A fragment of a large bone, probably from a mammoth, Pat Shipman reports, was placed in this dog’s mouth shortly after death. This finding suggests the animal was according special mortuary treatment, perhaps acknowledging its role in mammoth hunting. The fossil comes from the site of Predmosti, in the Czech republic, and is about 27,000 years B.P. old. This object is one of three canid skulls from Predmosti that were identified as dogs based on analysis of their morphology. Photo credit: Anthropos Museum, Brno, the Czech Republic, courtesy of Mietje Germonpre.
29 May 2014 — A new analysis of European archaeological sites containing large numbers of dead mammoths and dwellings built with mammoth bones has led Penn State Professor Emerita Pat Shipman to formulate a new interpretation of how these sites were formed. She suggests that their abrupt appearance may have been due to early modern humans working with the earliest domestic dogs to kill the now-extinct mammoth — a now-extinct animal distantly related to the modern-day elephant. Shipman’s analysis also provides a way to test the predictions of her new hypothesis. Advance publication of her article “How do you kill 86 mammoths?” is available online throughQuaternary International.
Spectacular archaeological sites yielding stone tools and extraordinary numbers of dead mammoths — some containing the remains of hundreds of individuals — suddenly became common in central and eastern Eurasia between about 45,000 and 15,000 years ago, although mammoths previously had been hunted by humans and their extinct relatives and ancestors for at least a million years. Some of these mysterious sites have huts built of mammoth bones in complex, geometric patterns as well as piles of butchered mammoth bones.
“One of the greatest puzzles about these sites is how such large numbers of mammoths could have been killed with the weapons available during that time,” Shipman said. Many earlier studies of the age distribution of the mammoths at these sites found similarities with modern elephants killed by hunting or natural disasters, but Shipman’s new analysis of the earlier studies found that they lacked the statistical evaluations necessary for concluding with any certainty how these animals were killed.
Surprisingly, Shipman said, she found that “few of the mortality patterns from these mammoth deaths matched either those from natural deaths among modern elephants killed by droughts or by culling operations with modern weapons that kill entire family herds of modern elephants at once.” This discovery suggested to Shipman that a successful new technique for killing such large animals had been developed and its repeated use over time could explain the mysterious, massive collections of mammoth bones in Europe.
These maps show the locations of collections of mammoth bones at the archaeological sites that Pat Shipman analyzed in her paper that will be published in the journal Quaternary International. Credit: Jeffrey Mathison.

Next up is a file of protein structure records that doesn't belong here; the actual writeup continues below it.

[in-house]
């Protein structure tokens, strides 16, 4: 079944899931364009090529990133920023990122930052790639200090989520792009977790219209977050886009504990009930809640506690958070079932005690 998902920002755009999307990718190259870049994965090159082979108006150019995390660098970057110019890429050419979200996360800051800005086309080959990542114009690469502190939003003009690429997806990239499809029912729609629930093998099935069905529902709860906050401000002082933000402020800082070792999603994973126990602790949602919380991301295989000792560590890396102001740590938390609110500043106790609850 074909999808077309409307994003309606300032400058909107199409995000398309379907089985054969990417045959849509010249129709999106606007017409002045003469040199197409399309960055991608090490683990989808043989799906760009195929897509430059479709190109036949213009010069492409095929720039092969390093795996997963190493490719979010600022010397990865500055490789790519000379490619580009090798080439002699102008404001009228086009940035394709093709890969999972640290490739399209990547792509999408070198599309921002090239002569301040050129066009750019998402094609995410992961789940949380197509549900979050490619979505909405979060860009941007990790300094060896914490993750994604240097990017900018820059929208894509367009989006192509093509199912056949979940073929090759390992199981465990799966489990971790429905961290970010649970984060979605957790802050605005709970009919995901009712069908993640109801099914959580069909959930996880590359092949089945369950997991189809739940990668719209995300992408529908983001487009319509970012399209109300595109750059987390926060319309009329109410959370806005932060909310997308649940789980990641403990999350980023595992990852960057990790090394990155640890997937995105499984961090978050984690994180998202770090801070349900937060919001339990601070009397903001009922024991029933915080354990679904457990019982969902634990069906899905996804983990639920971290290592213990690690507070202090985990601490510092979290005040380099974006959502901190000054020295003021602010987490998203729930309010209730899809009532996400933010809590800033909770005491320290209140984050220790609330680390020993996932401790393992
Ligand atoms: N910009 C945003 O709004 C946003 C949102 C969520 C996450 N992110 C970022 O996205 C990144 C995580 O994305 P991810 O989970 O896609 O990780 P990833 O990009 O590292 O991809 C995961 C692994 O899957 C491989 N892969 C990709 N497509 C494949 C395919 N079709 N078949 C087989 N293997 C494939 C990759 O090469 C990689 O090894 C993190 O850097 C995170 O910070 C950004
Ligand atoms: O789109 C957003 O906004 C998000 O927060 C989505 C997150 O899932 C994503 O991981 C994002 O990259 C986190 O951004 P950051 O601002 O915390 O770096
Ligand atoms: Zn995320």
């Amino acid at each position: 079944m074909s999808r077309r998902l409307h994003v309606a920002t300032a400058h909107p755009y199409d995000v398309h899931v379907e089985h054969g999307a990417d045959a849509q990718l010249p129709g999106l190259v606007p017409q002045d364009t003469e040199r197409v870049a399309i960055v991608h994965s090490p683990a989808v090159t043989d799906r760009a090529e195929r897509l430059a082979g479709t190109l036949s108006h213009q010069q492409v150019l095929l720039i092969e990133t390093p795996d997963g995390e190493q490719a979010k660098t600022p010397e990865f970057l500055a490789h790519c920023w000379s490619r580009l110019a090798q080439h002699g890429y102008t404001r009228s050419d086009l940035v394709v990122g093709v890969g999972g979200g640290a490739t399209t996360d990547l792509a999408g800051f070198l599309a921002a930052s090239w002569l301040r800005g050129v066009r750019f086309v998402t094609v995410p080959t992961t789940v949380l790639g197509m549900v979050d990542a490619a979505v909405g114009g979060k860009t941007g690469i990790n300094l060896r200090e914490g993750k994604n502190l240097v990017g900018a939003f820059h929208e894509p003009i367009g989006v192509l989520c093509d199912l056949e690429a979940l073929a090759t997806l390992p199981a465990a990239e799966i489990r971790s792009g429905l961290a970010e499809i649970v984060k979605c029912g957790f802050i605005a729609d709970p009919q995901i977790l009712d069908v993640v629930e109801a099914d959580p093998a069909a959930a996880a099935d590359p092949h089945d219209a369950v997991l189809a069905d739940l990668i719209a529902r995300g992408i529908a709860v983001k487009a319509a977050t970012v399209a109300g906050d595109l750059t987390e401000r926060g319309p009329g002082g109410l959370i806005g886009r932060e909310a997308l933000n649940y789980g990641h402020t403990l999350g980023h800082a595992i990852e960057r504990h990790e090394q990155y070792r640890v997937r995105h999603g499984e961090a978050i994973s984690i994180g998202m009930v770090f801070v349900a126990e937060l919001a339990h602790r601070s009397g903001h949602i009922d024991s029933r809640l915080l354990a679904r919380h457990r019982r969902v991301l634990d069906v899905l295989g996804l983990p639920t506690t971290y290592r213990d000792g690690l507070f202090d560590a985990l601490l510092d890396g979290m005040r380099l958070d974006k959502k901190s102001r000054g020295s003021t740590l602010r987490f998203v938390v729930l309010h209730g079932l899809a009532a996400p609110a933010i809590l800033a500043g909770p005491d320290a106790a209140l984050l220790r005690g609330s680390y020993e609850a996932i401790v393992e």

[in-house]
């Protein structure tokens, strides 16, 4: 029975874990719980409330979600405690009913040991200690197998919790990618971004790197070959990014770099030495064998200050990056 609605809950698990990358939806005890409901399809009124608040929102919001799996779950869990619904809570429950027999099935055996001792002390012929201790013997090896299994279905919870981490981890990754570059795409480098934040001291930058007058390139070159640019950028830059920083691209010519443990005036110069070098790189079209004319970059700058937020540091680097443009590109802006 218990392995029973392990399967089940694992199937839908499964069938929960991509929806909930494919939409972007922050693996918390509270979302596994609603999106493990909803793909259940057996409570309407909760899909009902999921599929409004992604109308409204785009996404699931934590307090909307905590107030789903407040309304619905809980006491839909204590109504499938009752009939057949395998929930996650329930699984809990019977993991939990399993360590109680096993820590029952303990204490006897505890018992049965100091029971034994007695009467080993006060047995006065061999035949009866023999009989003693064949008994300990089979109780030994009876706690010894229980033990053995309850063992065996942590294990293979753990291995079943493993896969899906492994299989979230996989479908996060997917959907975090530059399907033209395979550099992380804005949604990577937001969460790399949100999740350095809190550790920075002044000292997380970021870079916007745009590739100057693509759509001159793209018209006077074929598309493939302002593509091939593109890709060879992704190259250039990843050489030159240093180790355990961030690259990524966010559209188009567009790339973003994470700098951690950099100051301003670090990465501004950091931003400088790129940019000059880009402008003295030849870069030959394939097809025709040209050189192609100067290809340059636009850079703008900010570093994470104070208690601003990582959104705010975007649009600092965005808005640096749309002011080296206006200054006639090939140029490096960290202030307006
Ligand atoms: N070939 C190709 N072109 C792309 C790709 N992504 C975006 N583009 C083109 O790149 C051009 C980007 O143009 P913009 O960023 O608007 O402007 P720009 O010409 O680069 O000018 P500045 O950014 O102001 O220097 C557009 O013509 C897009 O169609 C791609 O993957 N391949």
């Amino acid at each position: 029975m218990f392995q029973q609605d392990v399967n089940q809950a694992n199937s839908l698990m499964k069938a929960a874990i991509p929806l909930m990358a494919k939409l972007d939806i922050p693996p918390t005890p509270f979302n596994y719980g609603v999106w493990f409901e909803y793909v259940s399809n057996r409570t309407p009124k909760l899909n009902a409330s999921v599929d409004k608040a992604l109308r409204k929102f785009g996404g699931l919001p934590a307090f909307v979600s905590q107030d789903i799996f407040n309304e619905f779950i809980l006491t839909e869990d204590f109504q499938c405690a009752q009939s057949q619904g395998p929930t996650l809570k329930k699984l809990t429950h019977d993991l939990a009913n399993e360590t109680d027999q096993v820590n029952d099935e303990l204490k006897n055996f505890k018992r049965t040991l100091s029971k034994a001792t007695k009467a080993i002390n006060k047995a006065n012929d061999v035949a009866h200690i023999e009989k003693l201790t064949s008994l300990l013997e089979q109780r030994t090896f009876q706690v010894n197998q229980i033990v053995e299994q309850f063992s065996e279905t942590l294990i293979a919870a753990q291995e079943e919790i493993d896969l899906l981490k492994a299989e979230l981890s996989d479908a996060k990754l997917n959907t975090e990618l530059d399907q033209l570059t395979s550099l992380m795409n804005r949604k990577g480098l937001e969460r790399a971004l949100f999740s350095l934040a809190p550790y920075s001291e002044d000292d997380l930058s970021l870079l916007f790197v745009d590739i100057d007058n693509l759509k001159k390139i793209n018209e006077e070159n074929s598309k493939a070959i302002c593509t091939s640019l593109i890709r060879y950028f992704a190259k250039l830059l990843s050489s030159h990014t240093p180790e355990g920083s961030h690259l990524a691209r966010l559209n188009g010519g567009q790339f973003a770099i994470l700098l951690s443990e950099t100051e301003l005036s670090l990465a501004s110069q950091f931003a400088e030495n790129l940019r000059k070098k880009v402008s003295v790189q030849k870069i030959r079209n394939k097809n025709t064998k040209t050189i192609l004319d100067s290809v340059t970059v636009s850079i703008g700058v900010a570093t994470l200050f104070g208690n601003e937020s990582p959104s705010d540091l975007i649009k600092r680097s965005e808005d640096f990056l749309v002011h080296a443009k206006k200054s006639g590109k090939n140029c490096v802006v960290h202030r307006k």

The key to Shipman’s new hypothesis is recent work by a team led by Mietje Germonpré of the Royal Belgian Institute of Natural Sciences, which has uncovered evidence that some of the large carnivores at these sites were early domesticated dogs, not wolves as generally had been assumed. Then, with this evidence as a clue, Shipman used information about how humans hunt with dogs to formulate a series of testable predictions about these mammoth sites.
“Dogs help hunters find prey faster and more often, and dogs also can surround a large animal and hold it in place by growling and charging while hunters move in. Both of these effects would increase hunting success,” Shipman said. “Furthermore, large dogs like those identified by Germonpré either can help carry the prey home or, by guarding the carcass from other carnivores, can make it possible for the hunters to camp at the kill sites.” Shipman said that these predictions already have been confirmed by other analyses. In addition, she said, “if hunters working with dogs catch more prey, have a higher intake of protein and fat, and have a lower expenditure of energy, their reproductive rate is likely to rise.”
Another unusual feature of these large mammoth kill sites is the presence of extraordinary numbers of other predators, particularly wolves and foxes. “Both dogs and wolves are very alert to the presence of other related carnivores — the canids — and they defend their territories and food fiercely,” Shipman explained. “If humans were working and living with domesticated dogs or even semi-domesticated wolves at these archaeological sites, we would expect to find the new focus on killing the wild wolves that we see there.”
The photo shows part of the very-high-density concentration of mammoth bones at the Krakow-Spadzista Street archaeological site. Credit line Piotr Wojtal.